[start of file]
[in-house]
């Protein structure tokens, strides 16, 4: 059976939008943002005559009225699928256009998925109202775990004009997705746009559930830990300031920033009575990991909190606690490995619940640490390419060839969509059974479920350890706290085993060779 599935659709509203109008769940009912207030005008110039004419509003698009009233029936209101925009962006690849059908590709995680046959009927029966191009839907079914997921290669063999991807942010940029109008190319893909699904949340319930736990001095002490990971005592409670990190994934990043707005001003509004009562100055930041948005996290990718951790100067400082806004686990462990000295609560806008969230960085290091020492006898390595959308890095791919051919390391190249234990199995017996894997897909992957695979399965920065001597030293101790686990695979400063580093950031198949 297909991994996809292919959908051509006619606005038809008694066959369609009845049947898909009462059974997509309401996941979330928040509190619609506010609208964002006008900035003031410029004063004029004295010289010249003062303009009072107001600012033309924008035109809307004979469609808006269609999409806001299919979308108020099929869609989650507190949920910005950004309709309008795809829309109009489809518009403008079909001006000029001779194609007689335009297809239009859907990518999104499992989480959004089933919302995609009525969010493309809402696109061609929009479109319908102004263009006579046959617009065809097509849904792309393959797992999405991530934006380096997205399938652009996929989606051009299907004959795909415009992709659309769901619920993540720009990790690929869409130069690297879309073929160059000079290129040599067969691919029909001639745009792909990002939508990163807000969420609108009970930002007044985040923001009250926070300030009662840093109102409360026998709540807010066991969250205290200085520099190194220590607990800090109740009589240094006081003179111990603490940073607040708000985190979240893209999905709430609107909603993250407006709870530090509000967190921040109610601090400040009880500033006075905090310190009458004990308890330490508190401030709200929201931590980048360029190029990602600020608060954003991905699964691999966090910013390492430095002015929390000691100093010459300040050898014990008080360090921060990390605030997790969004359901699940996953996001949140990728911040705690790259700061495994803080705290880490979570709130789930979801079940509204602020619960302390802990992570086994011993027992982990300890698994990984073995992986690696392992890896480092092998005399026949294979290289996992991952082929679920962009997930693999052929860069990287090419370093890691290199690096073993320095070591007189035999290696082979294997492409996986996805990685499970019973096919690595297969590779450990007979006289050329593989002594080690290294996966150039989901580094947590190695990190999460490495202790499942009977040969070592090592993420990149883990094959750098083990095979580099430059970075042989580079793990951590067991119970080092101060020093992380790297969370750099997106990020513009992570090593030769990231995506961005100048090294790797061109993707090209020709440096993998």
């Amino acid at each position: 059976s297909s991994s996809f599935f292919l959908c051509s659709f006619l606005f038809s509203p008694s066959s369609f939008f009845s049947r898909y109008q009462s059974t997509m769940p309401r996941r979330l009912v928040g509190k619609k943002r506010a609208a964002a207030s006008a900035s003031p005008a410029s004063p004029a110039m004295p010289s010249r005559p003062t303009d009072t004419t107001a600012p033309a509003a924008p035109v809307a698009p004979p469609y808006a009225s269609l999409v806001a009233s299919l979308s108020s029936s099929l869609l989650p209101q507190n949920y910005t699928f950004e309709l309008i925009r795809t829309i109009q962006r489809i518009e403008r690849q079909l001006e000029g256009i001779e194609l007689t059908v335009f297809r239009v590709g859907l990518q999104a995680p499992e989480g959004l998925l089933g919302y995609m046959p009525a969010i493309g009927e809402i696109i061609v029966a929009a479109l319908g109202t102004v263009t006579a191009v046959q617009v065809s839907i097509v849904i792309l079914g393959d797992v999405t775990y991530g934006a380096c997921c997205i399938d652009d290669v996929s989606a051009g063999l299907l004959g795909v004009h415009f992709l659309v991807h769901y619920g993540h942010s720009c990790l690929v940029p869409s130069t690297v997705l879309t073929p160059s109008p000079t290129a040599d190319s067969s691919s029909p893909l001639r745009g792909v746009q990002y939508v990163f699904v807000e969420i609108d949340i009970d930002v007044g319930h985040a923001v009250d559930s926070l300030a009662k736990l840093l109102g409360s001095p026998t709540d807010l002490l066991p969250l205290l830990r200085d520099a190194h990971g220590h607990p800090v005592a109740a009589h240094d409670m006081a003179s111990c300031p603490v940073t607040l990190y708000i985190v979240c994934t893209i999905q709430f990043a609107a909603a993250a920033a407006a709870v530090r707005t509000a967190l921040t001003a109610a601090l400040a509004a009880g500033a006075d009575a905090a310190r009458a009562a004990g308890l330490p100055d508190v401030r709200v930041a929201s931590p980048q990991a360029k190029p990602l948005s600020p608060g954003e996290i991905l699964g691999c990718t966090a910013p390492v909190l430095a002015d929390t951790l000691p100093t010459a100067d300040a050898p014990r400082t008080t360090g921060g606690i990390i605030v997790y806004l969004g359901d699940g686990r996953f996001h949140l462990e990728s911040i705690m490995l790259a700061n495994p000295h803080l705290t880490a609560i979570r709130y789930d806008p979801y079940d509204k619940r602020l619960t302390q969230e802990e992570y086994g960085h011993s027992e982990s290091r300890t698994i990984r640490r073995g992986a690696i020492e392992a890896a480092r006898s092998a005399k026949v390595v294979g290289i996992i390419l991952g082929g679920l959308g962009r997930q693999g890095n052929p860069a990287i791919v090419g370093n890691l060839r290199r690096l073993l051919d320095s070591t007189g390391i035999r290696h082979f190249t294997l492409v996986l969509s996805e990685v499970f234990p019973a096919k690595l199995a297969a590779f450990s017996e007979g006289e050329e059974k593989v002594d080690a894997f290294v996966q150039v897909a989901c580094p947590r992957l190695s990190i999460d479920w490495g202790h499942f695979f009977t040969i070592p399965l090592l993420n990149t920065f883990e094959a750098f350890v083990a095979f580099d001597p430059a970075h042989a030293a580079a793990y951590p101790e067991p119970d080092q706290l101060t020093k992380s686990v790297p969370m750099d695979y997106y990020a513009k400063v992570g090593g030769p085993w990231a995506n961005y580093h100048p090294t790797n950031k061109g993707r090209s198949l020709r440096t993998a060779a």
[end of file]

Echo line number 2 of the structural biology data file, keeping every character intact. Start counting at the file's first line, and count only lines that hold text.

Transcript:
């Protein structure tokens, strides 16, 4: 059976939008943002005559009225699928256009998925109202775990004009997705746009559930830990300031920033009575990991909190606690490995619940640490390419060839969509059974479920350890706290085993060779 599935659709509203109008769940009912207030005008110039004419509003698009009233029936209101925009962006690849059908590709995680046959009927029966191009839907079914997921290669063999991807942010940029109008190319893909699904949340319930736990001095002490990971005592409670990190994934990043707005001003509004009562100055930041948005996290990718951790100067400082806004686990462990000295609560806008969230960085290091020492006898390595959308890095791919051919390391190249234990199995017996894997897909992957695979399965920065001597030293101790686990695979400063580093950031198949 297909991994996809292919959908051509006619606005038809008694066959369609009845049947898909009462059974997509309401996941979330928040509190619609506010609208964002006008900035003031410029004063004029004295010289010249003062303009009072107001600012033309924008035109809307004979469609808006269609999409806001299919979308108020099929869609989650507190949920910005950004309709309008795809829309109009489809518009403008079909001006000029001779194609007689335009297809239009859907990518999104499992989480959004089933919302995609009525969010493309809402696109061609929009479109319908102004263009006579046959617009065809097509849904792309393959797992999405991530934006380096997205399938652009996929989606051009299907004959795909415009992709659309769901619920993540720009990790690929869409130069690297879309073929160059000079290129040599067969691919029909001639745009792909990002939508990163807000969420609108009970930002007044985040923001009250926070300030009662840093109102409360026998709540807010066991969250205290200085520099190194220590607990800090109740009589240094006081003179111990603490940073607040708000985190979240893209999905709430609107909603993250407006709870530090509000967190921040109610601090400040009880500033006075905090310190009458004990308890330490508190401030709200929201931590980048360029190029990602600020608060954003991905699964691999966090910013390492430095002015929390000691100093010459300040050898014990008080360090921060990390605030997790969004359901699940996953996001949140990728911040705690790259700061495994803080705290880490979570709130789930979801079940509204602020619960302390802990992570086994011993027992982990300890698994990984073995992986690696392992890896480092092998005399026949294979290289996992991952082929679920962009997930693999052929860069990287090419370093890691290199690096073993320095070591007189035999290696082979294997492409996986996805990685499970019973096919690595297969590779450990007979006289050329593989002594080690290294996966150039989901580094947590190695990190999460490495202790499942009977040969070592090592993420990149883990094959750098083990095979580099430059970075042989580079793990951590067991119970080092101060020093992380790297969370750099997106990020513009992570090593030769990231995506961005100048090294790797061109993707090209020709440096993998």